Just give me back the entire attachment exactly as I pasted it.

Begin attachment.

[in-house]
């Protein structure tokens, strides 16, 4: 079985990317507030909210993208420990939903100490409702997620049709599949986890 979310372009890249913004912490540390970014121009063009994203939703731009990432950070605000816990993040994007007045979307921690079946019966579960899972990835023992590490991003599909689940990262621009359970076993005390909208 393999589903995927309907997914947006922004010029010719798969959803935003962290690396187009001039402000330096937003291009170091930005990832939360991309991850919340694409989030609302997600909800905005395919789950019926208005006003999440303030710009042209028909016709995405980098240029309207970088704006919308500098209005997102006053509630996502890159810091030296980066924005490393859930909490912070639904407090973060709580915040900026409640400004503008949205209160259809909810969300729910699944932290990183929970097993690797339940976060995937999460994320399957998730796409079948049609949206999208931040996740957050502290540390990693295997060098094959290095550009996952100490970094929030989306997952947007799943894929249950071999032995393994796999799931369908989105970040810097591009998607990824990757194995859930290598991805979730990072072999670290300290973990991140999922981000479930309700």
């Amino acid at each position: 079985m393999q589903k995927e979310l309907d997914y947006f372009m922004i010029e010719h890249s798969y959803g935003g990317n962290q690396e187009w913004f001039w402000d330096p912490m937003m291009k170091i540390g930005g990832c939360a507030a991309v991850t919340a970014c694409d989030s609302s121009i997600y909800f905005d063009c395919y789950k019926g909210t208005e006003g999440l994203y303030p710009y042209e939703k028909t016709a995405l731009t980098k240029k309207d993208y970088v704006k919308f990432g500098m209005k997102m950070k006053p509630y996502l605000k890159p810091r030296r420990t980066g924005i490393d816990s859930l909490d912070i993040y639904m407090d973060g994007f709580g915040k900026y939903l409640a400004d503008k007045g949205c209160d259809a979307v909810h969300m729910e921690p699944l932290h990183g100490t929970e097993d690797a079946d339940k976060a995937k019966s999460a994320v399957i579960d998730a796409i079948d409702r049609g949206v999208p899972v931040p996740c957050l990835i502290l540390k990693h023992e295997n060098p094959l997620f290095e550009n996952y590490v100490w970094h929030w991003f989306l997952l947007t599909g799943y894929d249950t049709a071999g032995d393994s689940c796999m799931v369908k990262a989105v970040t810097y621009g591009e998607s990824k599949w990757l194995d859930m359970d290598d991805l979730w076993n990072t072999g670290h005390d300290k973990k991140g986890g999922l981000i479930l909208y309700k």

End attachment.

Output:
[in-house]
């Protein structure tokens, strides 16, 4: 079985990317507030909210993208420990939903100490409702997620049709599949986890 979310372009890249913004912490540390970014121009063009994203939703731009990432950070605000816990993040994007007045979307921690079946019966579960899972990835023992590490991003599909689940990262621009359970076993005390909208 393999589903995927309907997914947006922004010029010719798969959803935003962290690396187009001039402000330096937003291009170091930005990832939360991309991850919340694409989030609302997600909800905005395919789950019926208005006003999440303030710009042209028909016709995405980098240029309207970088704006919308500098209005997102006053509630996502890159810091030296980066924005490393859930909490912070639904407090973060709580915040900026409640400004503008949205209160259809909810969300729910699944932290990183929970097993690797339940976060995937999460994320399957998730796409079948049609949206999208931040996740957050502290540390990693295997060098094959290095550009996952100490970094929030989306997952947007799943894929249950071999032995393994796999799931369908989105970040810097591009998607990824990757194995859930290598991805979730990072072999670290300290973990991140999922981000479930309700």
């Amino acid at each position: 079985m393999q589903k995927e979310l309907d997914y947006f372009m922004i010029e010719h890249s798969y959803g935003g990317n962290q690396e187009w913004f001039w402000d330096p912490m937003m291009k170091i540390g930005g990832c939360a507030a991309v991850t919340a970014c694409d989030s609302s121009i997600y909800f905005d063009c395919y789950k019926g909210t208005e006003g999440l994203y303030p710009y042209e939703k028909t016709a995405l731009t980098k240029k309207d993208y970088v704006k919308f990432g500098m209005k997102m950070k006053p509630y996502l605000k890159p810091r030296r420990t980066g924005i490393d816990s859930l909490d912070i993040y639904m407090d973060g994007f709580g915040k900026y939903l409640a400004d503008k007045g949205c209160d259809a979307v909810h969300m729910e921690p699944l932290h990183g100490t929970e097993d690797a079946d339940k976060a995937k019966s999460a994320v399957i579960d998730a796409i079948d409702r049609g949206v999208p899972v931040p996740c957050l990835i502290l540390k990693h023992e295997n060098p094959l997620f290095e550009n996952y590490v100490w970094h929030w991003f989306l997952l947007t599909g799943y894929d249950t049709a071999g032995d393994s689940c796999m799931v369908k990262a989105v970040t810097y621009g591009e998607s990824k599949w990757l194995d859930m359970d290598d991805l979730w076993n990072t072999g670290h005390d300290k973990k991140g986890g999922l981000i479930l909208y309700k």